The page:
GERMANY, Loni Rick and Maria Fischer •
When the poster and invitation for the pilgrimage from Fr Kentenich’s birthplace in Gymnich via the Marienfeld to the pilgrimage church of Mary, Mother of Sorrows in Grefrath on 9 June this year landed in the postbox of the editors of schoenstatt.org, I thought of Camilo Ardissone from Paraguay and our “shrine excursions” during the weeks he took part in a student exchange programme in Germany close to Cologne.—
Infected by the enthusiasm of this fifteen-year-old for the Original Shrine, we visited as many shrines as possible. I was crazy enough to brave snow and icy roads to visit Maria Rast and Kreuzberg in Bonn in a single short February afternoon. Then in rain and despite freezing temperatures we did a shrine marathon in Schoenstatt, and we even dreamt of a trip to Cambrai. A week before his return to Paraguay I drove him to Gymnich. “Is there a shrine there?” he asked. No, there’s no shrine, but Gymnich is nevertheless a shrine. Why? Camilo asked.
When we made a pilgrimage to Gymnich …
Then I told him … of those legendary pilgrimages on foot at the end of the 1970s and beginning of the 1980s (yes, shortly after the extinction of the dinosaurs and long before the internet was discovered. … Camilo was amazed that there was life before the internet.) Those were pilgrimages on foot with the youth and the very vibrant Schoenstatt Family of Cologne at that time, when Schoenstatt had not begun to talk about Joseph Kentenich’s childhood or Gymnich. The youth had themselves locked into the Church of St Kunibert at night so that they could take photos, make the sign of the cross with water from the baptismal font where Joseph Kentenich was baptised, and in this way renew their covenant. It was a time marked by adventure and “conspiracies”. I told him about the Holy Masses in the garden of the house where Joseph Kentenich was born, which became the talk of the village because so many young people had gathered there, and because their joyful noise lit up the village. I told him stories of these visits to the place that had so much to relate about Joseph Kentenich, and of a generation that wanted to capture something of Joseph Kentenich and his mission as they prepared to celebrate his hundredth birthday. As well as of the rainwear left at home, and the “field kitchen” set up from the car boots of willing parents, because Gymnich’s cafes couldn’t compete with so many visitors. … I told him of the climate this generated, while we both forgot that at that time Camilo had not yet been born…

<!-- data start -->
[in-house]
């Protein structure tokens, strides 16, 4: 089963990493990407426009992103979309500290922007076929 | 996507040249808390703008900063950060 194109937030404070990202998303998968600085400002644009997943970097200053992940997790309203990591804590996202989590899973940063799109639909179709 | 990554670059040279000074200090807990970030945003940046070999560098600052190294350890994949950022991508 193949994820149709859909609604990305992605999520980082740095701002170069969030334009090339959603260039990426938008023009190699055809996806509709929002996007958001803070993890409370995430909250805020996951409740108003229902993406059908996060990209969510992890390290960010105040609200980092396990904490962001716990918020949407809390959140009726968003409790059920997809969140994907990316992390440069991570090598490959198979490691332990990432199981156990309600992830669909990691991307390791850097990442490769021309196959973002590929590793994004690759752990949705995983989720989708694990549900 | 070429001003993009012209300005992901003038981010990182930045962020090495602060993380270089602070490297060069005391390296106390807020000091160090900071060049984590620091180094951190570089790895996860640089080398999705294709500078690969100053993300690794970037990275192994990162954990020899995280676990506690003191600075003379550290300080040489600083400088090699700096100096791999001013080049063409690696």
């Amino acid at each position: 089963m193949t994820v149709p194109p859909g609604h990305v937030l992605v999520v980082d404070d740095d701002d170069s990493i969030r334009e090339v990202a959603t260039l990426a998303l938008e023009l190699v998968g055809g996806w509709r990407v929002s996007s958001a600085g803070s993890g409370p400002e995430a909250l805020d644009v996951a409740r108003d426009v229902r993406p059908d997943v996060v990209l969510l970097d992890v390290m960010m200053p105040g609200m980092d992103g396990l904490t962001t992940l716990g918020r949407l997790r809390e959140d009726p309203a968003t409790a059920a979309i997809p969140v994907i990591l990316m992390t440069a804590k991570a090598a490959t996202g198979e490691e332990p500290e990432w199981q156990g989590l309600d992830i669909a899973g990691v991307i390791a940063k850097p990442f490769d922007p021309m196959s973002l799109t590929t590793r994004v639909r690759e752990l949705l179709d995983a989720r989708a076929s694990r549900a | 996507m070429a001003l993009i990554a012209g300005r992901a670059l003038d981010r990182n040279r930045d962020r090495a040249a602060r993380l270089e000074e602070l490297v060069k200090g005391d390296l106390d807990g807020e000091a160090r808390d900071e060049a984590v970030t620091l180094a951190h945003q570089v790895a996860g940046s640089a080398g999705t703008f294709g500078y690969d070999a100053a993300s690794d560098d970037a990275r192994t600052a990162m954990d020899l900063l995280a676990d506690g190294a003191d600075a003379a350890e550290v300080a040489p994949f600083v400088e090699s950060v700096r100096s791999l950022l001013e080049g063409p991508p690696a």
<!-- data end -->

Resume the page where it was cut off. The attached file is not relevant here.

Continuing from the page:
Thanks to the Association of Friends of Fr Joseph Kentenich’s birthplace much has changed since that time. The garden has become a place of beauty, so has the house, and the wayside shrine at the top of the garden has become a place where memories, generations and life today meet. Gymnich and Joseph Kentenich‘s childhood are part of the whole of Schoenstatt today.
They come again on pilgrimage …
All these memories returned when the poster and the invitation sent by Loni Rick on behalf of the Association of Friends arrived. She wrote:
“The pilgrimage starts at 9 a.m. at Kunibertusplatz 9, the birthplace of Fr Kentenich in Gymnich, and makes its way to the Pope’s Hill on the Marienfeld (where the World Youth Day met with Pope Benedict XVI). There we will celebrate Holy Mass.
We will continue to the pilgrimage church of Mary, Mother of Sorrows in Neu-Grefrath, where we will have the closing devotion. Afterwards all pilgrims are invited to join the Association of Friends for coffee and cake. A bus will take you back to Gymnich at 4.30 p.m. (Cost 5€). The whole route covers about 13 km. Please bring along a packed lunch and don’t forget rainwear.”
The pilgrimages on foot started our enthusiasm for Gymnich.
Photos: Camilo Ardissone (Gymnich) and Wikipedia (Papsthügel).
Original: German, 06.05.2018. Translation: Mary Cole, Manchester, UK